Description: On February 20, 1863, Phisterer writes from Camp Murfreesboro, Tennessee, to Major Frederick Townsend who is on leave. He tells Townsend that he has “attended to all mentioned in [the Major’s] letter” and that he is missed. He tells Townsend about how “Shepherd is at his old tricks again, he wants to break up two companies of each [2nd and 3rd] Battalion” in order to favor officers Kinney and Mills by making them Captains. Phisterer sees the whole “affair [as] nothing but a scheme to get Douglas, Kinney, and Mills home and [that] for appearance sake one or two other officers will get a chance to go.” He also writes about attempts to stop Shepherd. He gives Townsend news of the other officers and sends “their respects.” Phisterer also confides in Townsend that his family is urging him to visit, but that he doesn’t know what to do. He says, “if there was the slightest hope, that our difficulties will soon be settled, I could easily make up my mind.” At this time, they had heard a rumor about “an early forward movement;” they also were “almost down to half rations, 5 days to last.” He hopes that Townsend “will enjoy [his] leave in good health” and signs the letter, “Your Obedient Servant Fred. Phisterer.”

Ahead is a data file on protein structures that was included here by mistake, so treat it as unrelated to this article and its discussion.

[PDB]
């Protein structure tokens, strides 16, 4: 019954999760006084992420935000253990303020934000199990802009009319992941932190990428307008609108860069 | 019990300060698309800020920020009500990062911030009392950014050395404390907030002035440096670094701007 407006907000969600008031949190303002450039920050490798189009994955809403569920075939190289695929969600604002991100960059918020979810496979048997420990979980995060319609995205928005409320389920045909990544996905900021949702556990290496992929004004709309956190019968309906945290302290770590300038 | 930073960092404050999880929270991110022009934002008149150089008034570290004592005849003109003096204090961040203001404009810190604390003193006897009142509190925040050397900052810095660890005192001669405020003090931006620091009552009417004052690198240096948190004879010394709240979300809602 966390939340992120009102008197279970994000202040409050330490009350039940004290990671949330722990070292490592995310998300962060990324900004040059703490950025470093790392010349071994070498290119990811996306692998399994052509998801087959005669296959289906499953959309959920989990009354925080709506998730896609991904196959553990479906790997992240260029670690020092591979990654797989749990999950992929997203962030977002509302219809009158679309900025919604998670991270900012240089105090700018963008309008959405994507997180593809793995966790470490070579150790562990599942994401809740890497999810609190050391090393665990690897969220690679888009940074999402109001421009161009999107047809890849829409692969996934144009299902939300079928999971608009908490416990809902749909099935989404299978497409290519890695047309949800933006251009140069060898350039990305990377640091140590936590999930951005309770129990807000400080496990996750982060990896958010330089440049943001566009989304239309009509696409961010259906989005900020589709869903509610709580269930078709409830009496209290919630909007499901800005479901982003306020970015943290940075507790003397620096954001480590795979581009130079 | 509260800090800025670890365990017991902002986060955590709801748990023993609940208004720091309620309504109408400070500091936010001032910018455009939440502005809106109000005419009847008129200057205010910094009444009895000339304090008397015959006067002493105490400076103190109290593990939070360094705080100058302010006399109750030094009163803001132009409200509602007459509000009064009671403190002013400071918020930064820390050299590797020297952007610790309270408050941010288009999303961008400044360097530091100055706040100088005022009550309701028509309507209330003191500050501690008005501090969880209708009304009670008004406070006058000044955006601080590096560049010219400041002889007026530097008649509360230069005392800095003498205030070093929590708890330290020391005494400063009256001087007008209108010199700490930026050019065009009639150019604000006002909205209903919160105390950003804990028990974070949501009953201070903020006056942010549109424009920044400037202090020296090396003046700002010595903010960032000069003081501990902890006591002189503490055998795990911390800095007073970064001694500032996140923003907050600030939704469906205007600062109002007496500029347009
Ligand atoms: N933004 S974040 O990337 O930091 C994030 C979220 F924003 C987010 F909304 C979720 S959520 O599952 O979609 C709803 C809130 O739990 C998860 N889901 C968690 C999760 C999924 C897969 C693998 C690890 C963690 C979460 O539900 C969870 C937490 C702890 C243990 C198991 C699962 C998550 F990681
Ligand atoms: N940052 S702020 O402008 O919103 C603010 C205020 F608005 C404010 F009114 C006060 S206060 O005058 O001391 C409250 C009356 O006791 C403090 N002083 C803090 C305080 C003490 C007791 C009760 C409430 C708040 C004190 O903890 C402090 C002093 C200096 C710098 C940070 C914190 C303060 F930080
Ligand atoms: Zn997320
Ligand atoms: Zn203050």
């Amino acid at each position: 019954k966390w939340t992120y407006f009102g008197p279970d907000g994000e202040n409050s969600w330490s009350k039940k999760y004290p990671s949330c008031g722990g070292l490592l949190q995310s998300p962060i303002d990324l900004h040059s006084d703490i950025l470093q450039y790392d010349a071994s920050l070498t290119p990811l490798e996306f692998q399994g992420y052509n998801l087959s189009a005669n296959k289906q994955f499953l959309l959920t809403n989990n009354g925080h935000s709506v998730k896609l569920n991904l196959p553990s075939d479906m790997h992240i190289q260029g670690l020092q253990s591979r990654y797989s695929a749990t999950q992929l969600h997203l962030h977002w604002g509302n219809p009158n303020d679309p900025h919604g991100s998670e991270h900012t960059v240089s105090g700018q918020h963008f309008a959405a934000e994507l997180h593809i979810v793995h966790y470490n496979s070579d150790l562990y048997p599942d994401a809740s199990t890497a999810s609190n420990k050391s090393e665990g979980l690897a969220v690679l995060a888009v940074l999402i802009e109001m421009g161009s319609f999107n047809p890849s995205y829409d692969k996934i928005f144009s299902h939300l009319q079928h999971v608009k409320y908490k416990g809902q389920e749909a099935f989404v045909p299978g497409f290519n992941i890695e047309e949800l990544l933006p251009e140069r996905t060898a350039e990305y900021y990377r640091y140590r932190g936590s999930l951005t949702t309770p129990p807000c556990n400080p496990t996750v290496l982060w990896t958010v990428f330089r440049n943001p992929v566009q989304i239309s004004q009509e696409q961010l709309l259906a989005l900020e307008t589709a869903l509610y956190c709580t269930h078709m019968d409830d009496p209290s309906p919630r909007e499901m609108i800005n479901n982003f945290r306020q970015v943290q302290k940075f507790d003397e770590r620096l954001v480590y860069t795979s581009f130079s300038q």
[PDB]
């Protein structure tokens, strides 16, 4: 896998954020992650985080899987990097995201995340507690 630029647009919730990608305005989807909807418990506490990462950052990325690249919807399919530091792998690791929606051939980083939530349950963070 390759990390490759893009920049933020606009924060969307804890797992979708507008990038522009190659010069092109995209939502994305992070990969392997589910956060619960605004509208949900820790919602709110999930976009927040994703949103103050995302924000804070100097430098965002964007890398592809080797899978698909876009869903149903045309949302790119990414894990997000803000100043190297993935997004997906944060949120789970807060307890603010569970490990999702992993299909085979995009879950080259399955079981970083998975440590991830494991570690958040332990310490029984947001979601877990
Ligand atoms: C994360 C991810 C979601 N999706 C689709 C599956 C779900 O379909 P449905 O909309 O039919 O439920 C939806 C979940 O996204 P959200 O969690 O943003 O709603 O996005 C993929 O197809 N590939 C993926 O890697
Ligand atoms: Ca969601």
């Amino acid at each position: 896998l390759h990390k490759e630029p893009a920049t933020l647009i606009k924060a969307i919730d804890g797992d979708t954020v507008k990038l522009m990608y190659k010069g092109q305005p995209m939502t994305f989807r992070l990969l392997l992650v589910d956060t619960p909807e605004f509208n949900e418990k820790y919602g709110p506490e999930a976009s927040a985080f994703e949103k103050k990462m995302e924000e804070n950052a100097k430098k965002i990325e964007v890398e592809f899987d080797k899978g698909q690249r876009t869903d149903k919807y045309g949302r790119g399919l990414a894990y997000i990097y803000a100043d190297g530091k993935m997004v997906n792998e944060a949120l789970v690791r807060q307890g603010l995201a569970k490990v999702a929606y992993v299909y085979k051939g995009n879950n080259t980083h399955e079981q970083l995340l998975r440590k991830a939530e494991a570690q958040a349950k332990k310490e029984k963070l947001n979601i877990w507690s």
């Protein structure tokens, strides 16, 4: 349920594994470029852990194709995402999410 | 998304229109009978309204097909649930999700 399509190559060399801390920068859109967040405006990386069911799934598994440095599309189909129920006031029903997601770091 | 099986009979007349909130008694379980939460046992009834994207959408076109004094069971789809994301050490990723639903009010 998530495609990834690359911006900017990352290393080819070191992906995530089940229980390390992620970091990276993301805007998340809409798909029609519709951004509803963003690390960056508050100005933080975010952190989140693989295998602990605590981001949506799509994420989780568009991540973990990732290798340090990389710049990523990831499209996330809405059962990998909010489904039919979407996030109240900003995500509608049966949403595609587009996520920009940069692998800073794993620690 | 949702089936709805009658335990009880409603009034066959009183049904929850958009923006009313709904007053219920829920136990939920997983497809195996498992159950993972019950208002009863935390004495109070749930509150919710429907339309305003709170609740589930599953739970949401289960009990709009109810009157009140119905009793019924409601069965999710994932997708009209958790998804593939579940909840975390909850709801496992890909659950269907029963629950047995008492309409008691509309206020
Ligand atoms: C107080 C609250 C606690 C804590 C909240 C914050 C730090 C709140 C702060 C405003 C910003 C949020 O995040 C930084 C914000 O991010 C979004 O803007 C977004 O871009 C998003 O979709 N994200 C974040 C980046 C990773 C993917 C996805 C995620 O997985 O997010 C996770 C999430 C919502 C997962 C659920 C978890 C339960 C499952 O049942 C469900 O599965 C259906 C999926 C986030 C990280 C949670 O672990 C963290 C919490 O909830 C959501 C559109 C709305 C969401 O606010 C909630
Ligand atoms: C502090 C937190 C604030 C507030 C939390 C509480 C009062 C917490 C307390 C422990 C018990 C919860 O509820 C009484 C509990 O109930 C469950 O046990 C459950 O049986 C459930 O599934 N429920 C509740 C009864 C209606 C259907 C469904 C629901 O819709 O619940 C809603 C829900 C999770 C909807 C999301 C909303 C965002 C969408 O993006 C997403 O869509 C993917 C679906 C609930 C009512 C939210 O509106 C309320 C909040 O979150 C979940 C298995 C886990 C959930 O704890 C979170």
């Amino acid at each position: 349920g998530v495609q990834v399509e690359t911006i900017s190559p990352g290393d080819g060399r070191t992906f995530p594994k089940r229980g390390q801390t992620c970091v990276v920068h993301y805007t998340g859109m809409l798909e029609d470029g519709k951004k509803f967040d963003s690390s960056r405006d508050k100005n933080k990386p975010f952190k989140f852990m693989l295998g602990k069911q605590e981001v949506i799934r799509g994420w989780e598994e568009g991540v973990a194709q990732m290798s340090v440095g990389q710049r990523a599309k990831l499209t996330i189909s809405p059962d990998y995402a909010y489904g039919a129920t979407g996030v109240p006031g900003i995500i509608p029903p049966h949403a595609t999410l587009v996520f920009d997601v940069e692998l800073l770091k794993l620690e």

Federick Phisterer (1836-1909) received the Medal of Honor for passing along information “under a heavy fire” at the Battle of Stones River (the Battle of Murfreesboro) in Tennessee in 1862. The information was credited with saving a battalion of regular troops from “capture or annihilation.” Later in life, Phisterer complied the 6 volume New York in the War of the Rebellion.
General Frederick Townsend (1825-1897) was a Union Officer of the US Army’s 18th Infantry. He also served three terms as Adjutant General of the State of New York from 1857-61 and in 1880. Phisterer served as Townsend’s battalion adjutant in Murfreesboro, Tennessee.
This 3-page autograph letter signed is written on a 8” x 10” sheet of paper which is folded. Item #A00772.
Condition: Fold lines and three large water stains in the center of all three pages. Writing is, however, clear and quite legible.